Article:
Mosquito infestation set to soar in Hampton Roads after recent rains


CHESAPEAKE, Va. (WAVY) — Mosquitos, “they’re gross and they make you itch and they just make your summer bad.” 9-year-old Kayln Full told, but if you think they’re bad now just wait a week.

“We’re going to have more mosquitos than normal — anywhere in Hampton Roads.” said Chesapeake Mosquito Control Director, Dreda Symonds.

She sees all the standing water around,  mosquito breeding grounds,  and knows its going to get bad.

They trap mosquitos nightly in the city and were counting their catch Tuesday morning.  

They nabbed 10 different types.  The one they’re seeing most she said is very aggressive.  It flies in your face and bites at your arms. “Fortunately though, those mosquitos don’t tend to carry diseases,” Symonds said.

The bad news is the type that carries West Nile is also very active this season.

Mosquito pools have tested for it in Chesapeake.   Suffolk is warning residents it too found West Nile positive mosquitos downtown and in the Lakeside and Philadelphia neighborhoods.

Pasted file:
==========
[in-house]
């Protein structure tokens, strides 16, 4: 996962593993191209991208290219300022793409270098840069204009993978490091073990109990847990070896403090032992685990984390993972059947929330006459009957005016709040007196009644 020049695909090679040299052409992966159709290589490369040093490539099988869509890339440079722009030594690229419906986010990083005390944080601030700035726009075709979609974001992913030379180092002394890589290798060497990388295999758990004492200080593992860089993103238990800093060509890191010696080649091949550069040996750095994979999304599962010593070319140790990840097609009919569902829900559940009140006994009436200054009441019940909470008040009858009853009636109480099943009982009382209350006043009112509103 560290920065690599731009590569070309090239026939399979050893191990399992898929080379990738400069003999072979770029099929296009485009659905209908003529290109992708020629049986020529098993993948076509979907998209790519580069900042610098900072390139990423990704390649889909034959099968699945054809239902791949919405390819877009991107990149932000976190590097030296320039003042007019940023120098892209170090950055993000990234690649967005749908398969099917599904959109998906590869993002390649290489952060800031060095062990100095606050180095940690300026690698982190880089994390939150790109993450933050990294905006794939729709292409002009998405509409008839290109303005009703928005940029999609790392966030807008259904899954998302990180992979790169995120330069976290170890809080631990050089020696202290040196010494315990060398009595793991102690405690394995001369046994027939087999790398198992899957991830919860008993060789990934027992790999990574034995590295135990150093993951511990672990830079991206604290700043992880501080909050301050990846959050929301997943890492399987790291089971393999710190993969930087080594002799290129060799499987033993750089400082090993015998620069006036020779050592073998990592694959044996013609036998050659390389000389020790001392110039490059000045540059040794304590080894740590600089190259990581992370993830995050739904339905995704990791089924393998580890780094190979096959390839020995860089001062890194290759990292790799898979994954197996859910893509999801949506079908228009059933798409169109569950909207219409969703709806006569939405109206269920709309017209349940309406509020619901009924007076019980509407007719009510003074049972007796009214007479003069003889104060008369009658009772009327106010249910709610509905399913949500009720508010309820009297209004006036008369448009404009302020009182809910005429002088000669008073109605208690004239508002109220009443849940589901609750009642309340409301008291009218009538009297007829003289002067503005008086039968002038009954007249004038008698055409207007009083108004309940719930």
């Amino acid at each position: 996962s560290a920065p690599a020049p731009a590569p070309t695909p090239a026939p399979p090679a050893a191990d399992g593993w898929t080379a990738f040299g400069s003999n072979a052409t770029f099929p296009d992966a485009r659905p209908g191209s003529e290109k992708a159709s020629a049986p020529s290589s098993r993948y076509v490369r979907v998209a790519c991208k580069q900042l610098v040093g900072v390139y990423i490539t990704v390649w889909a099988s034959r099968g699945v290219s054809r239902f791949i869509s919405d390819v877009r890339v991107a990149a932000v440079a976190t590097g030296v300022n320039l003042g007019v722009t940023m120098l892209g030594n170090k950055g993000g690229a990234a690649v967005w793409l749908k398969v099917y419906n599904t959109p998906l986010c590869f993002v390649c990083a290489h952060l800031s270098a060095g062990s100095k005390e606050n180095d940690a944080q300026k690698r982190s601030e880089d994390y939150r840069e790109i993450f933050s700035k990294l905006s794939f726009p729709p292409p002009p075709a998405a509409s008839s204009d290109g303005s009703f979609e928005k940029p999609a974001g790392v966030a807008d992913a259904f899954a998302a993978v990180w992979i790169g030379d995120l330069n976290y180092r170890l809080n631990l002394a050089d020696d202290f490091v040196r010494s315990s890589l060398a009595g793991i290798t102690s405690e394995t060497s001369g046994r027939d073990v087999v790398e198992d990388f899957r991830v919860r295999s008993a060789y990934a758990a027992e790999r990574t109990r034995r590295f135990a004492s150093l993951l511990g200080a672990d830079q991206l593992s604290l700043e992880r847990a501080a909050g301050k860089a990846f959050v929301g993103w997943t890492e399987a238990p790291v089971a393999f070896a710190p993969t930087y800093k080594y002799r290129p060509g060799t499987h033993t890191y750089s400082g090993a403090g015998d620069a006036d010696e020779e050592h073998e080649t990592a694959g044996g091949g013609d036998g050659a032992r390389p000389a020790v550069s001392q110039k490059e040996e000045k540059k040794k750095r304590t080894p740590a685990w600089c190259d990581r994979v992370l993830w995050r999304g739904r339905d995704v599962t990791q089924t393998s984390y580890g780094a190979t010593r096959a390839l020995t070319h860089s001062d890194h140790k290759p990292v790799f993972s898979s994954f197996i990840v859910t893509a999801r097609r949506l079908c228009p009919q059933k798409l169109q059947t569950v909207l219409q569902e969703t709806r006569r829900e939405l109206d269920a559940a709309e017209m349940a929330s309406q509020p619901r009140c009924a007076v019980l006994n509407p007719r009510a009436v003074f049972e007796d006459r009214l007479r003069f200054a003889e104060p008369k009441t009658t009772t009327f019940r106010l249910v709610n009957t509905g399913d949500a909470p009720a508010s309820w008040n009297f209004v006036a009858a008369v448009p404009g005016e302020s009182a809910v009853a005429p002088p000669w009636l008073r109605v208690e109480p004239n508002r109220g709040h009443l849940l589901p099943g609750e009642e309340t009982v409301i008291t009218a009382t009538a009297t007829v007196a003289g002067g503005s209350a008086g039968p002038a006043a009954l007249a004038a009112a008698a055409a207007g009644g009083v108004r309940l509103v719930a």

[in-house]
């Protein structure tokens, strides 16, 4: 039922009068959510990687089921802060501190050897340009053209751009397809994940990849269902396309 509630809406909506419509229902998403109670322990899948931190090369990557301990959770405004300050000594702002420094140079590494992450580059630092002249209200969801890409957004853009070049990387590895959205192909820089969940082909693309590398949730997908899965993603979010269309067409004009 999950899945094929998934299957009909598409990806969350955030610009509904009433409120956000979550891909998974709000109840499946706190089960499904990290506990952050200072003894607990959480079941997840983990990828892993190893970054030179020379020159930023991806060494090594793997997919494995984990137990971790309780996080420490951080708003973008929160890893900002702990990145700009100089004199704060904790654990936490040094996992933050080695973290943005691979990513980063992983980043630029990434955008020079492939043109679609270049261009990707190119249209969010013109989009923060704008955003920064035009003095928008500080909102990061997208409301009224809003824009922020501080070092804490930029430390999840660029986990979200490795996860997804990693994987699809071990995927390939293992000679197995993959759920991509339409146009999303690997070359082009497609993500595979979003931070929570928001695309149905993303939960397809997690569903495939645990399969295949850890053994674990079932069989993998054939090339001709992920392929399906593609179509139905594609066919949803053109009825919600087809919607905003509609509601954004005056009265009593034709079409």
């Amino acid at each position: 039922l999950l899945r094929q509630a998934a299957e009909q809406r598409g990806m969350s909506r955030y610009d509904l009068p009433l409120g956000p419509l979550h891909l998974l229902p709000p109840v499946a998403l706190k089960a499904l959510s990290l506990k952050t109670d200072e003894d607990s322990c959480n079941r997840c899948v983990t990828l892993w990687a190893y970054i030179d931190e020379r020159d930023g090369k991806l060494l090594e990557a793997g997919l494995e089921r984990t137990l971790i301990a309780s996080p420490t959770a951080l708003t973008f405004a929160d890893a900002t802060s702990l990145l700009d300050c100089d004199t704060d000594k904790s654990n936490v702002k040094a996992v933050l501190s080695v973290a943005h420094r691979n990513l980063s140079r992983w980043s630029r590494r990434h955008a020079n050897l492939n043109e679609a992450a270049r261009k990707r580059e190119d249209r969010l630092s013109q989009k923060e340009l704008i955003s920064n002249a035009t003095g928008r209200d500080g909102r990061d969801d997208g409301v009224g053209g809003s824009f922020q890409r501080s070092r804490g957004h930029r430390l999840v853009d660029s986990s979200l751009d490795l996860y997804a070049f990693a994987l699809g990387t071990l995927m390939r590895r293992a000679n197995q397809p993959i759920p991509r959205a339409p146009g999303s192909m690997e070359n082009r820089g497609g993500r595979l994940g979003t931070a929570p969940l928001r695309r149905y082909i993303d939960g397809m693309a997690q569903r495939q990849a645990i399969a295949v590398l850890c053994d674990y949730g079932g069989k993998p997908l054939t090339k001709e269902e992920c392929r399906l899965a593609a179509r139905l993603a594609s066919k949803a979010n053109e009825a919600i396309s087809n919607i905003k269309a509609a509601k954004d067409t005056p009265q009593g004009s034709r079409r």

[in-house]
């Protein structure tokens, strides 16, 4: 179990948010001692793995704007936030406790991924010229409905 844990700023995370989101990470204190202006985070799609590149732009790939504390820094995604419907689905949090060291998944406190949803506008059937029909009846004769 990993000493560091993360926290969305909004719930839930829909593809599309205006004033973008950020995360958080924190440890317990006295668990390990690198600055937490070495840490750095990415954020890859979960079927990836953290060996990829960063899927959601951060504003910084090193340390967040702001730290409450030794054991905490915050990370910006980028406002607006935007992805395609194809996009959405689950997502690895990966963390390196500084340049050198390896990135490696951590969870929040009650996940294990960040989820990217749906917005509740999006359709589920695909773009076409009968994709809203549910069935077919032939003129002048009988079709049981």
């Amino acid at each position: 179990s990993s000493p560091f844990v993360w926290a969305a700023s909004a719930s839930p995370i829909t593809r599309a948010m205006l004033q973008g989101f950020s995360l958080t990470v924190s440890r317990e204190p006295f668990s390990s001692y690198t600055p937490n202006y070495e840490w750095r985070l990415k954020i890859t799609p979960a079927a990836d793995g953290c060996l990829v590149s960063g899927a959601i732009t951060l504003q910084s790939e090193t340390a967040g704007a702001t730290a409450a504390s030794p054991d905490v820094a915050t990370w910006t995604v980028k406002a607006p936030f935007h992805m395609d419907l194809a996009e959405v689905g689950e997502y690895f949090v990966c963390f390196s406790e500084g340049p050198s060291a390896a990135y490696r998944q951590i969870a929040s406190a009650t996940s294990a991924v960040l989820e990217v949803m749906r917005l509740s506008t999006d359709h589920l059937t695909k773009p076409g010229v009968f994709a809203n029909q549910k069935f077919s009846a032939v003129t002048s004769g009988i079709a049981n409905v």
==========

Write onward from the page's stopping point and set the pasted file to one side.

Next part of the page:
10 On Your Side checked with the Virginia Department of Health and found out that no people have contracted the disease in Hampton Roads this season and all cities are working to keep it that way. 

You’ll see trucks out spraying in just about every neighborhood and the Air Force plans to spray Tuesday night
over Langley and Craney Island, weather permitting.

“We will pretty much be as many places as we can, as quickly as we can,” Symonds said. 

But it’s a war they can’t win without citizen soldiers patrolling their own yards.

That means dumping anything that collects water — containers, toys, tarps. In this fight, Symonds says you have to think like a mosquito and act like a mom.

“Just keep bug spray on them constantly. its kind of like sunscreen with the hot weather,” said Melissa Full.

Because the mosquitos have been so bad, Chesapeake’s mosquito control budget is already ahead of where it should be this season. But don’t worry, 10 On  Your Side asked and there is an emergency fund they can dip into if needed to cover the cost of overtime and pesticides.

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